Giving to refuge a natural thing to do

Mons Royale founders Hamish and Hannah Ackland, pictured with their children Ted (6) and Frankie ...
Mons Royale founders Hamish and Hannah Ackland, pictured with their children Ted (6) and Frankie (3) at Dalrachney Station, Lindis Pass, sell merino activewear worldwide. PHOTO: SUPPLIED
A Wanaka activewear company has donated cotton underwear to Women’s Refuge.

Mons Royale also gives garments returned under warranty or leftover fabric to the charity Cosy Kids, which remakes or repurposes it into babywear.

Mons Royale, founded by Hamish and Hannah Acland, is best known for using merino wool to make activewear for snow sports and mountain biking.

Chief executive Mr Acland said he and his wife, creative director Mrs Acland, wanted to be innovative with fabric for some of their product lines.

In addition to merino wool, they were looking for other natural substitutes for synthetics and had been trialling other fibres, including cotton for underwear lines and cellulose fibre Tencel, which is made from sustainably sourced Australian trees.

"The underwear had not made it to market and as we accumulated lots of samples, we recently had a big clear-out," Mr Acland said.

"Rather than send the stuff to the landfill, we took it to four women’s refuges, including Gore and Clutha.

"We felt it was an important thing to do."

Mr and Mrs Acland are passionate about farming and merino wool.

Mrs Acland grew up on Dalrachney Station, in the Lindis Pass, while Mr Acland grew up on Mt Somers Station, in Canterbury.

He skied competitively and globally during his 20s, and she was a visual designer in New York.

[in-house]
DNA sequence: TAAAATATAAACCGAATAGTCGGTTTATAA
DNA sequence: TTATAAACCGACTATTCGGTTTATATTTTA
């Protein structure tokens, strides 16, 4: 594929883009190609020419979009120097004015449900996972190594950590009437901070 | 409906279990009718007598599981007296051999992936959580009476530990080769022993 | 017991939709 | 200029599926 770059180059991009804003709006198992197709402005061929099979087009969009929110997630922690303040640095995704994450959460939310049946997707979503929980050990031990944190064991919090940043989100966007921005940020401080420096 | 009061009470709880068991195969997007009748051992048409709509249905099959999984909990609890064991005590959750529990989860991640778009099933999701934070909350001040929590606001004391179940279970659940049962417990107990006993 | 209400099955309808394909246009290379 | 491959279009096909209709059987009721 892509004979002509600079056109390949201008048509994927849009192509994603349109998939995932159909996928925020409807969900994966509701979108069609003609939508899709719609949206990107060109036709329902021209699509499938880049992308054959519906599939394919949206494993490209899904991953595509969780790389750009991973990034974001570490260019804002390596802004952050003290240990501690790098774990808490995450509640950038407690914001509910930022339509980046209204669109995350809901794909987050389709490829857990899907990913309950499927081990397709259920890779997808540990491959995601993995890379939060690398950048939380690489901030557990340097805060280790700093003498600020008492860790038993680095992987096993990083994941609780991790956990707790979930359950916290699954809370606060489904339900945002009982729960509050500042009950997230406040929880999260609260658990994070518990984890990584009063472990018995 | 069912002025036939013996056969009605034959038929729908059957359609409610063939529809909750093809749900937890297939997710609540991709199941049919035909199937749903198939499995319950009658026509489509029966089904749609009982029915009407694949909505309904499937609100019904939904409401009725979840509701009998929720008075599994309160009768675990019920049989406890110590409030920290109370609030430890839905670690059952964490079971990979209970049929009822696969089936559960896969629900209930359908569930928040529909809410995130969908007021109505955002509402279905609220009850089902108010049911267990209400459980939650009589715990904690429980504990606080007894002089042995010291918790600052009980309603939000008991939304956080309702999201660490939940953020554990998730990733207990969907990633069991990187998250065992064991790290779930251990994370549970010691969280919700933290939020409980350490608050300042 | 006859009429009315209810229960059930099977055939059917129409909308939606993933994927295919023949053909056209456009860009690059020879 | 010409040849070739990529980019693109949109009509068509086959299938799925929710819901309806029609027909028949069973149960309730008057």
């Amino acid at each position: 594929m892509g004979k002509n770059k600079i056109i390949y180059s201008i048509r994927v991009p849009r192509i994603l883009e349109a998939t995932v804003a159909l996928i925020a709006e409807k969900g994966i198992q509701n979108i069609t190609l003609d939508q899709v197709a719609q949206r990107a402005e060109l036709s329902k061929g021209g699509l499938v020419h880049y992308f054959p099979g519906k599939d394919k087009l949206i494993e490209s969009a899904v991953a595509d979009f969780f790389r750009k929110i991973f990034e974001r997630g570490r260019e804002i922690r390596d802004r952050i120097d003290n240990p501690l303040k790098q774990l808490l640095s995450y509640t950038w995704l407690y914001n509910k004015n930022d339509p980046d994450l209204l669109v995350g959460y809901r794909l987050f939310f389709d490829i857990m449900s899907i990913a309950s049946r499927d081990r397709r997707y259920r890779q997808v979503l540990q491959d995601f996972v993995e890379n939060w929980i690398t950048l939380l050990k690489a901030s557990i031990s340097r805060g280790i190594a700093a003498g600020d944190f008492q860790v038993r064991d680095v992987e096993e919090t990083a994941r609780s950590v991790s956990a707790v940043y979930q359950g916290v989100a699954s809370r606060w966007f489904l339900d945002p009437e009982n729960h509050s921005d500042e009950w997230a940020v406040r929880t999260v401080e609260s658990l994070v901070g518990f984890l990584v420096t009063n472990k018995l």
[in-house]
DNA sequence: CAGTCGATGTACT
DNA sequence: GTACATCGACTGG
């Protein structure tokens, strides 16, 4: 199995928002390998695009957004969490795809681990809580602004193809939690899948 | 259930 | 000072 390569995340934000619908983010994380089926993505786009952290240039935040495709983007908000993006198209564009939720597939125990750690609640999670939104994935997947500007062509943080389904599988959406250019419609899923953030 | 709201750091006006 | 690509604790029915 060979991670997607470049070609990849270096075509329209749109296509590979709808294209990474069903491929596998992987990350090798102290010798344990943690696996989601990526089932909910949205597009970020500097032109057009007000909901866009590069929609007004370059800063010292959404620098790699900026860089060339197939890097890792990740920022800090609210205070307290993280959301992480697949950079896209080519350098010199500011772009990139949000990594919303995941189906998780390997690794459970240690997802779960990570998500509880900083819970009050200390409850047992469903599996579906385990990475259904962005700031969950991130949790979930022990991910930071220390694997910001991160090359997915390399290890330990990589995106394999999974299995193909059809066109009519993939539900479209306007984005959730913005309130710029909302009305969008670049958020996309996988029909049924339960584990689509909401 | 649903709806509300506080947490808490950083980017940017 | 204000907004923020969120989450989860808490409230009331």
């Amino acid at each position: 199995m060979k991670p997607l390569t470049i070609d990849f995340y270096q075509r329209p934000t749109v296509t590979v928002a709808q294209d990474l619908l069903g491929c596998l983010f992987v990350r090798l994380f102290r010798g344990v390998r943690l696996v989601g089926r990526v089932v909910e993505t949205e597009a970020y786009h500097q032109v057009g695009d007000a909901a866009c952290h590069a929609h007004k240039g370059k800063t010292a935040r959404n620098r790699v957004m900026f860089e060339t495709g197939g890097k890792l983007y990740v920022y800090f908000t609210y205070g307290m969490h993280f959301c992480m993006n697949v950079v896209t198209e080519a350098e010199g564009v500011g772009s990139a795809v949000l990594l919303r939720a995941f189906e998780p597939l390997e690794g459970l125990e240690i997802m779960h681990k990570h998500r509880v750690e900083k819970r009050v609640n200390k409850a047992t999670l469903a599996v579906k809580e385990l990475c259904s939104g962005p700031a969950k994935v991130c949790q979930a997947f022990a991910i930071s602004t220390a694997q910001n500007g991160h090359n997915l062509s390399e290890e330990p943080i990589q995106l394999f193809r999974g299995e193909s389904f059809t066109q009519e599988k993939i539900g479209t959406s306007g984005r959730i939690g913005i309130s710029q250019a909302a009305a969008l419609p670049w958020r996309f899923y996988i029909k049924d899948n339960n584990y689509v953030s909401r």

They met in Wanaka and, as both wanted to do something they cared about, they eventually created outdoor and base-layer clothing ranges using wool, launching their company in 2009.

They now employ about 30 people.

Mons Royale sends its wool to China, where it is made into garments and then sold to about 750 stores worldwide.

They also have offices in Austria and Vancouver.

"Merino wool is an amazing natural material and we wanted something that was unique," he said.

They source their wool through the New Zealand Merino Company’s ZQ Merino.

Tencel is blended with the merino by their Chinese manufacturers to make a fabric used for their mountain-biking clothing.

Mr Acland said they had felt the negative impact of Covid-19, but there was an unforeseen silver lining.

"We noticed an increased demand for our products, particularly from the northern hemisphere, which was more than what we had planned for the Covid-19 period.

"During lockdown people had time to reflect on their values, and that included more people wanting to get outdoors, going mountain biking, hiking and skiing."

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